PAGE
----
I walked in on my first day back and saw a shocked look on Gabrielle’s face. I am not sure how to describe it. I wouldn’t say happy.
“Anyway,” Rosemary was beside my desk again, “are you coming to Bryan Ferry?”
“When is it?” Would I ever have said no?
I can still remember the concert. Let me rephrase; I remember Gabrielle that evening. She and Rosemary had come together, and I first saw Gabrielle approaching out of a small crowd of people milling about.
The sun was setting. A warm breeze softly blew in from god knows where. She walked out of the shadow, and our eyes met. She smiled that Gabrielle-smile, a smile I have come to love even more over the years.
I have no recollection of what I was wearing or what Rosemary was wearing, but Gabrielle wore baggy, dark blue pleated pants that fell fashionably to her shoes. Accompanying this was a tight, white short-cropped sailor top with its long trailing rear collar bordered by dark blue lines.
Like too apprehensive birds, we fluttered around each other, carefully minding our distance, perhaps afraid that the wrong response would cause an unwanted outcome.
And, as I learned later, Gabrielle was thinking of other things. I had three children from a previous marriage. Gabrielle, for all her murmurings about living day-to-day and not planning anything, had the big chunks of her life well and truly mapped out (the Nuns at her Catholic high school had done their job well).
I was someone with a broken marriage and three children under ten. Wow, that is a big call and would never have been even in Gabrielle’s backup plan of the backup plan. I often wonder what I would have done if things had been reversed.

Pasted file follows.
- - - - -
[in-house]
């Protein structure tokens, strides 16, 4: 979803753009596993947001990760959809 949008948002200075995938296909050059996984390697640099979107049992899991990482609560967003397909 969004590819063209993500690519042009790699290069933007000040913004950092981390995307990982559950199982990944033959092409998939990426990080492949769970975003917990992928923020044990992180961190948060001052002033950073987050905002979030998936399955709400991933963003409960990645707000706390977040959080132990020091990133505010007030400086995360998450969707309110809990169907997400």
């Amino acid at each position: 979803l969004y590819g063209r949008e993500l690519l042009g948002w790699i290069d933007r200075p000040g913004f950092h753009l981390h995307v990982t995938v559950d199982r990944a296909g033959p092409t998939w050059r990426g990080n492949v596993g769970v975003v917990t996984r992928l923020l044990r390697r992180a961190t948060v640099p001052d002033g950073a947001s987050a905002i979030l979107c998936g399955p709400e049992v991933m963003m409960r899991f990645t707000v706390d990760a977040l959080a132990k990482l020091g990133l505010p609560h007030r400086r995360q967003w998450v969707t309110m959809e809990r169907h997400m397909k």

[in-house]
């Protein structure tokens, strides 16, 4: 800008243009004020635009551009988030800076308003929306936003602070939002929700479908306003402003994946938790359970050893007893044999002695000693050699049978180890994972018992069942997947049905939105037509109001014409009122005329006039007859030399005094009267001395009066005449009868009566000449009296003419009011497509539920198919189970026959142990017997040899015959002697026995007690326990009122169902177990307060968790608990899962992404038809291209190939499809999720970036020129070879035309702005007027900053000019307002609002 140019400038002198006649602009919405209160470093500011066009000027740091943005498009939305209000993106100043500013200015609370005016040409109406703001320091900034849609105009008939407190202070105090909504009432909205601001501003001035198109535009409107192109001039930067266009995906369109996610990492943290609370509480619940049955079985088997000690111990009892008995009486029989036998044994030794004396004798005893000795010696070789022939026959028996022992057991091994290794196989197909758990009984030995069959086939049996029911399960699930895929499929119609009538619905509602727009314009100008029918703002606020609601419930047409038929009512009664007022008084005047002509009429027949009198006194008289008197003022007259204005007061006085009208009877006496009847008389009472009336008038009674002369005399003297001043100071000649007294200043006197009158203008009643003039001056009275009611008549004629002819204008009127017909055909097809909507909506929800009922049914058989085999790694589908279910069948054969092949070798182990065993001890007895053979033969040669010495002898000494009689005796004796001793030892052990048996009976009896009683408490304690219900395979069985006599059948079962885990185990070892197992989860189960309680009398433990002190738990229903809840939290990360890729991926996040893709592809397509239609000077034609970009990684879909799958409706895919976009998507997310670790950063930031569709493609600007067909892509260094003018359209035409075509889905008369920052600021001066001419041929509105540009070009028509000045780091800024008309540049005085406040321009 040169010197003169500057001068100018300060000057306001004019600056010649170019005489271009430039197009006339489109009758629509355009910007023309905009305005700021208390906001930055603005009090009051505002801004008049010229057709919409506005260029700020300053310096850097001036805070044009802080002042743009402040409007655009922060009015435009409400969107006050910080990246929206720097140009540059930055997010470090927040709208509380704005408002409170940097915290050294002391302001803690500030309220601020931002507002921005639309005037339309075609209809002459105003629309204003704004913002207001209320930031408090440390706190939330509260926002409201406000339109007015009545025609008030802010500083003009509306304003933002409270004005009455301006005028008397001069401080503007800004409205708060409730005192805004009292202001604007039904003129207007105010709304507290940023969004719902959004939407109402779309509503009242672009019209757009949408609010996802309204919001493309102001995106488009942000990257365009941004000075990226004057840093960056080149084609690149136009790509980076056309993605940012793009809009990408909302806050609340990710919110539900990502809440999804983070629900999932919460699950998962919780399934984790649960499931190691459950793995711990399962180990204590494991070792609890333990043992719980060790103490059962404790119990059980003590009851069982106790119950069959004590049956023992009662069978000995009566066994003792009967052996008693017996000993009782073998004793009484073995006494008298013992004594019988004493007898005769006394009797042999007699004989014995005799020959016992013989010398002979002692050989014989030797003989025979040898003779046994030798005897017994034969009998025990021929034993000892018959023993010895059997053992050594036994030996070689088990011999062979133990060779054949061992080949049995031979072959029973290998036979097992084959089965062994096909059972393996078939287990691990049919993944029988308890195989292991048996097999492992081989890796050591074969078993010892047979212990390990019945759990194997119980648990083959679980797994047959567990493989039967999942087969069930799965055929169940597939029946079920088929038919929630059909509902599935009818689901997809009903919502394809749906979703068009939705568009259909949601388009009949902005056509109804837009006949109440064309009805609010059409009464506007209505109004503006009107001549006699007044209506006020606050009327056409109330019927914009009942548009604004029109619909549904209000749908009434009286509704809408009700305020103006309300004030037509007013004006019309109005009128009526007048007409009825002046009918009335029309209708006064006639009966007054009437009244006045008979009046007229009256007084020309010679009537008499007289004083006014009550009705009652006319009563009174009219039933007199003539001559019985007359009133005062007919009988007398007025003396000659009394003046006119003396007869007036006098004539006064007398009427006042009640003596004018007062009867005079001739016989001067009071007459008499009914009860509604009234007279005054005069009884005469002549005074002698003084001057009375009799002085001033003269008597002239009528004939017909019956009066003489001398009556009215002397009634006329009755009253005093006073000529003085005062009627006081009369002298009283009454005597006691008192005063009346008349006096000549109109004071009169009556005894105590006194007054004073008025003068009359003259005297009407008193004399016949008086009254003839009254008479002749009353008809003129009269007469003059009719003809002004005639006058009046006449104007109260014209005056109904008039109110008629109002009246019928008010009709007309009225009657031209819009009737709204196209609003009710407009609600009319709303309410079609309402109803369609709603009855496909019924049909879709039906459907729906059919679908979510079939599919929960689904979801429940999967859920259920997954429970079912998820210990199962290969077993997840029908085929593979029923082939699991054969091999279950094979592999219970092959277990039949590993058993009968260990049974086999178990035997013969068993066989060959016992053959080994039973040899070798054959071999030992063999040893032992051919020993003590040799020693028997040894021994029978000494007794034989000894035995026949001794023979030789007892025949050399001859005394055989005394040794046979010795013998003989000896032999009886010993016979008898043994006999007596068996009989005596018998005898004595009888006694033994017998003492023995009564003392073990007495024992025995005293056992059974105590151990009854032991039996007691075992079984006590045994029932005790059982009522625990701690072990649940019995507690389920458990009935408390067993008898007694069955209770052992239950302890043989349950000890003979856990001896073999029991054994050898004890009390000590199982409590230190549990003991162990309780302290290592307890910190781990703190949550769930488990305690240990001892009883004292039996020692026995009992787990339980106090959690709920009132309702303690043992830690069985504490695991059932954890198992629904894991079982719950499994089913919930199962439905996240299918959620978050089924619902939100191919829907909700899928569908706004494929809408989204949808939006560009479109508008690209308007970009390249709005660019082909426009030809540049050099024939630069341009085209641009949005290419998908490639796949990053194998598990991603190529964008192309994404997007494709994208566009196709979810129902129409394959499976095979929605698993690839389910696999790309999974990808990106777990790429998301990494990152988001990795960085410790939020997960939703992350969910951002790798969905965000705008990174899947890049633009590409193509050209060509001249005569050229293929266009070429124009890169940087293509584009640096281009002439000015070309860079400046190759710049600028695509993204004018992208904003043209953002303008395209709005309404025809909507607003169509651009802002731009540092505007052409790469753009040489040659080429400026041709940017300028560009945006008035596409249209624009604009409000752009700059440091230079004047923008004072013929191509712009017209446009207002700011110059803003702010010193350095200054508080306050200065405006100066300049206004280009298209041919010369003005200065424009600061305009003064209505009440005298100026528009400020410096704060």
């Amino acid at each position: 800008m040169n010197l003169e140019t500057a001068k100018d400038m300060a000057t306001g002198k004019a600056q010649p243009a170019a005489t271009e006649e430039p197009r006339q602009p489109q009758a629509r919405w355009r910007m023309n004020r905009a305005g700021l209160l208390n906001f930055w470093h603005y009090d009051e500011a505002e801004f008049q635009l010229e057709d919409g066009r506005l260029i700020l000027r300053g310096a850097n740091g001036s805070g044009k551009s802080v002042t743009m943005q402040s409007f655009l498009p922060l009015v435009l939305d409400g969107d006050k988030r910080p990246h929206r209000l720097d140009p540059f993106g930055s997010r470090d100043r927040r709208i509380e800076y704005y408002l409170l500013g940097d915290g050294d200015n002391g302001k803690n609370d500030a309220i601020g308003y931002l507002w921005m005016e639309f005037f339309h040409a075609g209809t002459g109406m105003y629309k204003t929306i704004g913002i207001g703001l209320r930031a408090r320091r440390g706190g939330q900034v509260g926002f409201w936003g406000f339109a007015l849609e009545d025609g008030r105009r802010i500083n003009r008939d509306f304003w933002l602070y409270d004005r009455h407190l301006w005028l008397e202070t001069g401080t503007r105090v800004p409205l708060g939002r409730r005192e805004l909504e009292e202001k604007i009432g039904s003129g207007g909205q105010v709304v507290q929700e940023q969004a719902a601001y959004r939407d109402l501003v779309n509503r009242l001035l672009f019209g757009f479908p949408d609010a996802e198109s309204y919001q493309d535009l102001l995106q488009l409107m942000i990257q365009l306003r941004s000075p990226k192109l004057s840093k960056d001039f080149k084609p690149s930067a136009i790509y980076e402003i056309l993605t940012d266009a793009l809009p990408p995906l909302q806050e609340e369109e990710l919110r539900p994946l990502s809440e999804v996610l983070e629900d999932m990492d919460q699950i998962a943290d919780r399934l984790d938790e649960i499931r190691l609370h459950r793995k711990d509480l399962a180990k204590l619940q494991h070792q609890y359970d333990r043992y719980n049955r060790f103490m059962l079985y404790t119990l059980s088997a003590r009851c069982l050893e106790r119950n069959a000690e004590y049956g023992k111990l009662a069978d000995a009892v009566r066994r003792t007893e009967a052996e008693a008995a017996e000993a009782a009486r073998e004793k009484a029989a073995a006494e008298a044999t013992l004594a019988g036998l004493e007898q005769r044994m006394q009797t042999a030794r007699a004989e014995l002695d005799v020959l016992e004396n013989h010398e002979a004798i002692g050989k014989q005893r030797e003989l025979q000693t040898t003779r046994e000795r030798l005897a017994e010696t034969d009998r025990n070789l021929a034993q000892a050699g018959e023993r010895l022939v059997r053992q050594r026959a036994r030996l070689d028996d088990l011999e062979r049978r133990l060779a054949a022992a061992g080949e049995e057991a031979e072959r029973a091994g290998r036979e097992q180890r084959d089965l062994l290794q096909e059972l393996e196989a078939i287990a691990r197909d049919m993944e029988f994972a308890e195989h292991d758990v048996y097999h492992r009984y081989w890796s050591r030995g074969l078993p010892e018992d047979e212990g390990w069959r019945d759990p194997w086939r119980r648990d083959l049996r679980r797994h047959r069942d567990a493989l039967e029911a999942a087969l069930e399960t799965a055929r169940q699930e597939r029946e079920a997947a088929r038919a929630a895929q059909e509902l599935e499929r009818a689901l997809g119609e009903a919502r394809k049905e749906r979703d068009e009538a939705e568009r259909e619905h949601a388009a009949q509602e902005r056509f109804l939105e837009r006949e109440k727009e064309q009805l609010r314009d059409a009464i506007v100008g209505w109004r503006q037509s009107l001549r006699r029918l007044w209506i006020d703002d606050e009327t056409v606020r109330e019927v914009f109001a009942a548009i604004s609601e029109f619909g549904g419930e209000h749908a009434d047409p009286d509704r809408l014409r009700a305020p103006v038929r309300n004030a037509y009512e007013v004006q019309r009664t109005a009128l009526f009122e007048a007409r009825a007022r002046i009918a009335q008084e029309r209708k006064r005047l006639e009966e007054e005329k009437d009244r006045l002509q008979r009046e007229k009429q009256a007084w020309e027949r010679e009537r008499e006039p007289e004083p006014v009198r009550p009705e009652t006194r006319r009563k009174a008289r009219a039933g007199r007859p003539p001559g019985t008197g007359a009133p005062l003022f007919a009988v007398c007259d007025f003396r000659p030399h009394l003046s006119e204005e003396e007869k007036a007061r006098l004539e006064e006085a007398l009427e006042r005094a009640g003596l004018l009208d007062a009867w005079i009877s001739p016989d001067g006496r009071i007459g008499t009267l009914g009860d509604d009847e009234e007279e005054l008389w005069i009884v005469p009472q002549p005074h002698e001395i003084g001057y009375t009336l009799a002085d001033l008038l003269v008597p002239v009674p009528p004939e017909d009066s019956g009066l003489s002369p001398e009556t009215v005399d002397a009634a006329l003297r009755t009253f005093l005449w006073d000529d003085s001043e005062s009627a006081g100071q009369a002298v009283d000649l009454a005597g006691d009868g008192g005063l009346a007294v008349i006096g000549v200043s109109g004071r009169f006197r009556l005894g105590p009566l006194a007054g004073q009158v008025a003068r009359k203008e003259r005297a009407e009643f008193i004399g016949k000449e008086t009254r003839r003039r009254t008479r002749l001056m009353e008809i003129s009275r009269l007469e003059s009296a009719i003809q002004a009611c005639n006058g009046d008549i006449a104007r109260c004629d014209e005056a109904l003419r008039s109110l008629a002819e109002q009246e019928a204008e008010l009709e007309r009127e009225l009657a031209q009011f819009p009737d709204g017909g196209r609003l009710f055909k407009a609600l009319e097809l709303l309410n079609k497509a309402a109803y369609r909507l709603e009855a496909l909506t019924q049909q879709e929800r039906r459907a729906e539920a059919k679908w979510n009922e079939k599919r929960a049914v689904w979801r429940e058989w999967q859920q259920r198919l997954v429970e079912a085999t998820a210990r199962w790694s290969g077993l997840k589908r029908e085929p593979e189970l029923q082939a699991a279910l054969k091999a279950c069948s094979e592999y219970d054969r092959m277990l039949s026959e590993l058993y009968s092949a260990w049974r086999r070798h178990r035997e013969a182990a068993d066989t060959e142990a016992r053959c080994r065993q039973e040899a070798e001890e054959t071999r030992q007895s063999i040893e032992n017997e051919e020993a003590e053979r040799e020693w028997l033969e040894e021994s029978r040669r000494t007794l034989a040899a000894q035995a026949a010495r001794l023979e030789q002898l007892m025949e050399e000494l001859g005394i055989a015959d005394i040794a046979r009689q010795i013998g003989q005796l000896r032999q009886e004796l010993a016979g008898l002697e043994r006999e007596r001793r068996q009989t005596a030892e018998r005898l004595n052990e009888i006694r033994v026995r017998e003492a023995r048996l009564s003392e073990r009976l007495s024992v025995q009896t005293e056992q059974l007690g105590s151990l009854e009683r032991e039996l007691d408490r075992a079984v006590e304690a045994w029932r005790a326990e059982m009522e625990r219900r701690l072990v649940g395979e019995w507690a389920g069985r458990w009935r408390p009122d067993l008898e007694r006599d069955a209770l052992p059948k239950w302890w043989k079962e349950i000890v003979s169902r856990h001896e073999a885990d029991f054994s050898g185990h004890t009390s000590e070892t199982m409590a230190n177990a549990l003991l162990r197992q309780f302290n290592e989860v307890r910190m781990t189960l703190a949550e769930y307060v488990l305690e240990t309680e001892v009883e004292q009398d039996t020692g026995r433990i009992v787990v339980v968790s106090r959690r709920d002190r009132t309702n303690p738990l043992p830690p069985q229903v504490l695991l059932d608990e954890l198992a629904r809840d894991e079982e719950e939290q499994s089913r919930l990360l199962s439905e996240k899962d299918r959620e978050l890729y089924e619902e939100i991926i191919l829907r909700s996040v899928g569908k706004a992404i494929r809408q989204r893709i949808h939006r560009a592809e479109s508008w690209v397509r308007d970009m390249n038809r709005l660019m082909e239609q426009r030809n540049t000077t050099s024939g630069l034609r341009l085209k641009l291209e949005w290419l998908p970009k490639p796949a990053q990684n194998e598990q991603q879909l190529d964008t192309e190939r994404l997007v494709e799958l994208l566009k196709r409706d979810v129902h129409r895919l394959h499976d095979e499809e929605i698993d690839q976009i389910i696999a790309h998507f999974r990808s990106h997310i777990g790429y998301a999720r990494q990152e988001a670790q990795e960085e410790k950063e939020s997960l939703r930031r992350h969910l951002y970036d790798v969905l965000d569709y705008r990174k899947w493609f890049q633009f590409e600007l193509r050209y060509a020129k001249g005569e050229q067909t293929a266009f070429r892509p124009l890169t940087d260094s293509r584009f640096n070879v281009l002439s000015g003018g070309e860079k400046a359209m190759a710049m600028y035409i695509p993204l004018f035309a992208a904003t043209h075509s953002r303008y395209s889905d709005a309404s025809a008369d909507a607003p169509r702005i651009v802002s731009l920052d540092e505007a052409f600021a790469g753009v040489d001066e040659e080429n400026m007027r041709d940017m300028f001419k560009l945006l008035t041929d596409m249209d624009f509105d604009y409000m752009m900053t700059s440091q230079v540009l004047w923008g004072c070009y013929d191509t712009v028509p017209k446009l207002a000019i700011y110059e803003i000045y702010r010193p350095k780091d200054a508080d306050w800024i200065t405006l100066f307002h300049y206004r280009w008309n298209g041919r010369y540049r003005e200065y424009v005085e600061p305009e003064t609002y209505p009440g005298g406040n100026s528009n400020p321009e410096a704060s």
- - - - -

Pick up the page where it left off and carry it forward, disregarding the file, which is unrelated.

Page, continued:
Back to Bryan Ferry and the evening of the concert. It was memorable. I say that, but I can’t remember a word I or anyone else said. I can’t remember getting there, or getting home, or if we had drinks after.
For a few months following this, we flew around each other, went out as friends, and worked together; Rosemary oversaw all this with her motherly instincts. But it just didn’t seem to be going anywhere. I am not sure if it was Gabrielle or me.
“So, you’ve got the kids this weekend?” asked Gabrielle late in the afternoon of an early December day.
“Yes, I do. We’re going to buy a Christmas tree and dress it.”
“That’ll be nice for them; they’ll have two Christmas parties.”
“I suppose. I am not really good at things like that,” I said apologetically. I don’t think I was very good at any fatherly behaviours.
“Oh, come on, I am sure you’ll be fine”, Gabrielle encouraged.
It rained all that week. Strong winds and soaked streets spread across the city. So much water fell that even the underground car parks of many office buildings were flooded.
As I exited the lift into the basement car park, I hoped our office building had been spared. I saw my yellow VW Golf off in the distance, dry and waiting in its bay. Relieved, I approached quickly. The car’s radio aerial was draped in something. The closer I came, the more the “something” glittered in the low overhead lights.
Wrapped around the aerial had been placed shiny Christmas tree baubles, little figurines of Santa, his reindeer, gingerbread houses, and little, wrapped boxes.
“Have a great weekend”, read the note I found. It was signed “Gabrielle”.